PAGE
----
Author(s): Johnston RB Jr, Kitagawa S
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Abstract Macrophages elicited by injection of agents that produce inflammation or obtained from animals infected with intracellular parasites are primed so that they respond to phagocytosis or exposure to phorbol myristate acetate with a marked increase in the respiratory burst. This capacity to respond to stimulation with increased release of reactive oxygen metabolites appears to play an essential role in the increased microbicidal capability of activated macrophages. Macrophages can be primed for this capacity by incubation in vitro with bacterial products, proteases, or gamma interferon. The molecular basis for this priming is presently under investigation. An increase in the number or affinity of plasma membrane receptors does not appear to explain priming. Changes in one or more of the transduction events responsible for stimulus-response coupling might lead to more efficient stimulation or function of the enzyme responsible for the respiratory burst; these events are just beginning to be studied in macrophages. Priming can be explained at least in part by a modification of the respiratory burst enzyme such that it binds its substrate NADPH, the source of electrons for reduction of oxygen to superoxide anion, more efficiently. Understanding the molecular basis for priming of the respiratory burst might permit its eventual therapeutic manipulation.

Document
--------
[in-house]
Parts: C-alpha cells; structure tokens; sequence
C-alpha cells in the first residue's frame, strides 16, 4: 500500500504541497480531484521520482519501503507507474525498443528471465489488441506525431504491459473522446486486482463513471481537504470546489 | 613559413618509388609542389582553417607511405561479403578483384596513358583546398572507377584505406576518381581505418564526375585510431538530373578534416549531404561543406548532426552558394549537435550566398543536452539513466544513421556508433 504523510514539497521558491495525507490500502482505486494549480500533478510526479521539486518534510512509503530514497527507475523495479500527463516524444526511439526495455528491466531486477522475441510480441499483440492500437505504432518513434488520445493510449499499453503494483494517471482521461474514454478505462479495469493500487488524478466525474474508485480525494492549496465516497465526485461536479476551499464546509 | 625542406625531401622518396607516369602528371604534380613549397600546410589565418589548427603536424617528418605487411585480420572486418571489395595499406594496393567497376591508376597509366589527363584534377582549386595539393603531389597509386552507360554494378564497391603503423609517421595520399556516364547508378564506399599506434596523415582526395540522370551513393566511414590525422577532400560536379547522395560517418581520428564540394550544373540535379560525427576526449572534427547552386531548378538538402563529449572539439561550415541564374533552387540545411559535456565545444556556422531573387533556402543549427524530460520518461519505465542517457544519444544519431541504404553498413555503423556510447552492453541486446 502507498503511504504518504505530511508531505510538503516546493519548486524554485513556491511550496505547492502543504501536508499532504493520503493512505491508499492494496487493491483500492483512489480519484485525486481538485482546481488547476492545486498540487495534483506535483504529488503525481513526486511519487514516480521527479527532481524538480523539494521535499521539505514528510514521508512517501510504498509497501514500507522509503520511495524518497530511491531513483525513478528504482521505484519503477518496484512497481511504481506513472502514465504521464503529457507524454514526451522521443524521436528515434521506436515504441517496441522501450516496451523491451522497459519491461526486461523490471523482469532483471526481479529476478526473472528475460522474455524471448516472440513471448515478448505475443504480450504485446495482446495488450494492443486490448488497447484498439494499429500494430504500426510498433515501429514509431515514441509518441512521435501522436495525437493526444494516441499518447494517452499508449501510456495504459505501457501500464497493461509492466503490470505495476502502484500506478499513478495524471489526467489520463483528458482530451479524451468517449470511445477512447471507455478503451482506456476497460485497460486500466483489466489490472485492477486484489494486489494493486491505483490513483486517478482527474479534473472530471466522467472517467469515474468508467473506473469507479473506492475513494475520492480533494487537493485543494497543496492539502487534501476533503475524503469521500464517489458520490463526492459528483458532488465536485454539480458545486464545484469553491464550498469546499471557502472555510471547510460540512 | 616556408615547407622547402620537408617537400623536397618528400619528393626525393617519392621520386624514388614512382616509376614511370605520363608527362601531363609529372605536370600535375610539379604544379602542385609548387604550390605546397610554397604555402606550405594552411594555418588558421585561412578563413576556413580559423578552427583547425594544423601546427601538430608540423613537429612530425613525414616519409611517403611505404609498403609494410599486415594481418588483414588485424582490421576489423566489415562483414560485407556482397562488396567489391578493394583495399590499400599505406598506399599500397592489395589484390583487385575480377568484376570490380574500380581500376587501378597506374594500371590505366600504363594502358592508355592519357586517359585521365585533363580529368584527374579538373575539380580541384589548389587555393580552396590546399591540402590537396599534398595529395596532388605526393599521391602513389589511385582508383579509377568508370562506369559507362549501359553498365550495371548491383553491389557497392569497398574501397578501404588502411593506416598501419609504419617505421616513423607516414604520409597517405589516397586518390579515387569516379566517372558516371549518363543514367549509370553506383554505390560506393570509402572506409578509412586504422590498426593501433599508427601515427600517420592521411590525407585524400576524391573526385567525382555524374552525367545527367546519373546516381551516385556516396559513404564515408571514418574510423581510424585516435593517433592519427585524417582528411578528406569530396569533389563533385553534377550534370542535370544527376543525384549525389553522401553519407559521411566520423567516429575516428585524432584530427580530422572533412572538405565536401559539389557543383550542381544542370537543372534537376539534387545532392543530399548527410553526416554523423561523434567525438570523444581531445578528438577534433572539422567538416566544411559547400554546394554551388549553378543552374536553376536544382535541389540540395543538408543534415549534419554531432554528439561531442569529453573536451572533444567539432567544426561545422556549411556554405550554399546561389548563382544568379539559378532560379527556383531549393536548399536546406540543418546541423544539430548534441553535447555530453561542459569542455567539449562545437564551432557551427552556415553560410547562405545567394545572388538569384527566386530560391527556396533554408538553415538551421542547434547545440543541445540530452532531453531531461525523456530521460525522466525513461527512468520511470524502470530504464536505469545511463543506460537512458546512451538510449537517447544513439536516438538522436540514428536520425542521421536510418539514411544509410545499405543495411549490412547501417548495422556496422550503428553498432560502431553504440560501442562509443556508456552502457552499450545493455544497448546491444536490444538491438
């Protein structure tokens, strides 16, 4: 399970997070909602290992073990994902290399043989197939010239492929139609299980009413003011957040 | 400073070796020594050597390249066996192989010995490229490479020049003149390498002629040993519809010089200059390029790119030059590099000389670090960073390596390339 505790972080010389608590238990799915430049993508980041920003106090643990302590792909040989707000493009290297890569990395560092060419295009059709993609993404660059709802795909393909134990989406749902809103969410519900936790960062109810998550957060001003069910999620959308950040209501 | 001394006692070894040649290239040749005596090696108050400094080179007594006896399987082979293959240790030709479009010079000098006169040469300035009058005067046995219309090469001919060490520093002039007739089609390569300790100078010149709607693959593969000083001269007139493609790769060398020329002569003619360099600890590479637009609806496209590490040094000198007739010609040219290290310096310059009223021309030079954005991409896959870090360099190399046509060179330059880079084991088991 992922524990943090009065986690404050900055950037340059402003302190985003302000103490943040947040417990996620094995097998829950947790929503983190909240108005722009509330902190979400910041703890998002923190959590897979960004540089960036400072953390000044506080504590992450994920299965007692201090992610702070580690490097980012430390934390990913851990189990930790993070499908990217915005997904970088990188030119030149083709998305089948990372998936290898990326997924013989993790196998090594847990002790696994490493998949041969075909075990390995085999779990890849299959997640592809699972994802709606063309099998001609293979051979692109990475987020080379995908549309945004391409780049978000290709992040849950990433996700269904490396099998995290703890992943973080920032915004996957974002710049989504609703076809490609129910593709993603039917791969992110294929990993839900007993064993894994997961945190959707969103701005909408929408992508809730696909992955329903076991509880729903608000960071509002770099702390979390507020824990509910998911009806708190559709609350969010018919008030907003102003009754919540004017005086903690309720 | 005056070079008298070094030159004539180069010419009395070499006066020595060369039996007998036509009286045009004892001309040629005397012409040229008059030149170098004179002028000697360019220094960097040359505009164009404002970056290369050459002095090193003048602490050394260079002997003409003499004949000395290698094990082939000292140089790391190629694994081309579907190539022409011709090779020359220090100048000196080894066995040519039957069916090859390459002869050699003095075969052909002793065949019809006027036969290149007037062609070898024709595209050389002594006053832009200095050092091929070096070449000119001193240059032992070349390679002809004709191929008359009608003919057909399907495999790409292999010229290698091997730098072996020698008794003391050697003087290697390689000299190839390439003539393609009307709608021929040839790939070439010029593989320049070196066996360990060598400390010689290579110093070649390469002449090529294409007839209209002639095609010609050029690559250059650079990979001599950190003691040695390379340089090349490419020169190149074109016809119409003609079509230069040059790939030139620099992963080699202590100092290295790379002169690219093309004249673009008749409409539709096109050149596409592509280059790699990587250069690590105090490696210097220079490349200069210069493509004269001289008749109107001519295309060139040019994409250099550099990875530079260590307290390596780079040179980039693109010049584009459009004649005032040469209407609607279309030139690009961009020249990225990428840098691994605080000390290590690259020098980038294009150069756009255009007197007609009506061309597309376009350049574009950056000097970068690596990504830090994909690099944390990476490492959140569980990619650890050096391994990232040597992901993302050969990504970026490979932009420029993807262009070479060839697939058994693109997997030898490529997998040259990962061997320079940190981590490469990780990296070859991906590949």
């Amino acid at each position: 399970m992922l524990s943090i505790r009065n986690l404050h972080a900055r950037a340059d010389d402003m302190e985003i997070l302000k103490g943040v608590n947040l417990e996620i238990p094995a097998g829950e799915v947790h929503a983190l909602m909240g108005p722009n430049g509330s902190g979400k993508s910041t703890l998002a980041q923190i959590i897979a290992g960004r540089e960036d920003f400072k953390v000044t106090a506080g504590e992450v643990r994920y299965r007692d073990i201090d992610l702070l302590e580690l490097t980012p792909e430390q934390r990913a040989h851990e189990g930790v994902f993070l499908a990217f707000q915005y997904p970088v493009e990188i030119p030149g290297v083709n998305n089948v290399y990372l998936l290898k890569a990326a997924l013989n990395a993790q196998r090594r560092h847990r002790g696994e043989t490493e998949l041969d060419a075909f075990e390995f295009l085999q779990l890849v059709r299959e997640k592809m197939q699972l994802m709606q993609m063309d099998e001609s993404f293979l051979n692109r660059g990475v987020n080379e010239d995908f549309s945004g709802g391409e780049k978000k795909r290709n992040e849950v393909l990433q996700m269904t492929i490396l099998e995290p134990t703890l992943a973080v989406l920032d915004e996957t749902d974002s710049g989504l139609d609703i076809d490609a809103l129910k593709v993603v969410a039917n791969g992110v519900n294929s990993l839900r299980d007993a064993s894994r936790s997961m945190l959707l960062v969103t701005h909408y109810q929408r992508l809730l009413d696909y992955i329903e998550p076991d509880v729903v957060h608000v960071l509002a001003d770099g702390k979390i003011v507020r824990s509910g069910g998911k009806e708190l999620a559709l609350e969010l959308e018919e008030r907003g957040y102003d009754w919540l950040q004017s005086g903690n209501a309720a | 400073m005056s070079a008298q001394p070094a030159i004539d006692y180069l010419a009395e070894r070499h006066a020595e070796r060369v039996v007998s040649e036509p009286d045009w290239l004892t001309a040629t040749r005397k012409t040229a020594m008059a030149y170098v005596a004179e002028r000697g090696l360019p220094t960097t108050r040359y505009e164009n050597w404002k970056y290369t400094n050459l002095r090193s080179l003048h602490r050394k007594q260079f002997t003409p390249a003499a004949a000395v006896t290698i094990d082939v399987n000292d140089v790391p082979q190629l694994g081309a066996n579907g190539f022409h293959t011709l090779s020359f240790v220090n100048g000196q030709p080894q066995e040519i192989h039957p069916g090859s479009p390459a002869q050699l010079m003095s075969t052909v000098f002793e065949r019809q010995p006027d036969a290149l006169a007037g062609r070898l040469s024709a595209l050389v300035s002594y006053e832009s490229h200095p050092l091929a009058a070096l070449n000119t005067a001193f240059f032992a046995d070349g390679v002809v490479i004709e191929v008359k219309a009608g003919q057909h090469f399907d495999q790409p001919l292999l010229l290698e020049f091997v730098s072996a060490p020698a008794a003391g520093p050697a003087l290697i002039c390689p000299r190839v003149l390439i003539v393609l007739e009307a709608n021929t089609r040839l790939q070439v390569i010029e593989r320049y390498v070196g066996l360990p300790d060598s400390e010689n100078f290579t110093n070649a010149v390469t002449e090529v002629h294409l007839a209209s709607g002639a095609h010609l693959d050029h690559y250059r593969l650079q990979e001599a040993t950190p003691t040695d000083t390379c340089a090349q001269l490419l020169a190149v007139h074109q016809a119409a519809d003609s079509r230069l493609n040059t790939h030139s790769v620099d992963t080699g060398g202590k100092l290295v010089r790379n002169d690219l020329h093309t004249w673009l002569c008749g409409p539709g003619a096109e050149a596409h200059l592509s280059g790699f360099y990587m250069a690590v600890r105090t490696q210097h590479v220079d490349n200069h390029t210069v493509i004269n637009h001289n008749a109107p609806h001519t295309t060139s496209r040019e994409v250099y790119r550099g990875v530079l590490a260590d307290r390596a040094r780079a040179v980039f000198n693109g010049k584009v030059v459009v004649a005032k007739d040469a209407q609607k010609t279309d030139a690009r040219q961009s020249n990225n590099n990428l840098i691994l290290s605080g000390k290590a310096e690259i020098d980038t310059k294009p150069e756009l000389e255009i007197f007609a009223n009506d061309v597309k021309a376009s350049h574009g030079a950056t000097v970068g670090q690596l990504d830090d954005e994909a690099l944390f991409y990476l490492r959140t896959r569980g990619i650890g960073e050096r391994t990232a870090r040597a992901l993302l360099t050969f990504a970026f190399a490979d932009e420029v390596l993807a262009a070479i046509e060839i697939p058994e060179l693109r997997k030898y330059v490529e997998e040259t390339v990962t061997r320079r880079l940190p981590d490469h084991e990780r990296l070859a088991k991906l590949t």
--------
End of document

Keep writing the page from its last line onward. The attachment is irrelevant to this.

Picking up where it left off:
This article was published in Fed Proc
and referenced in Journal of Antivirals & Antiretrovirals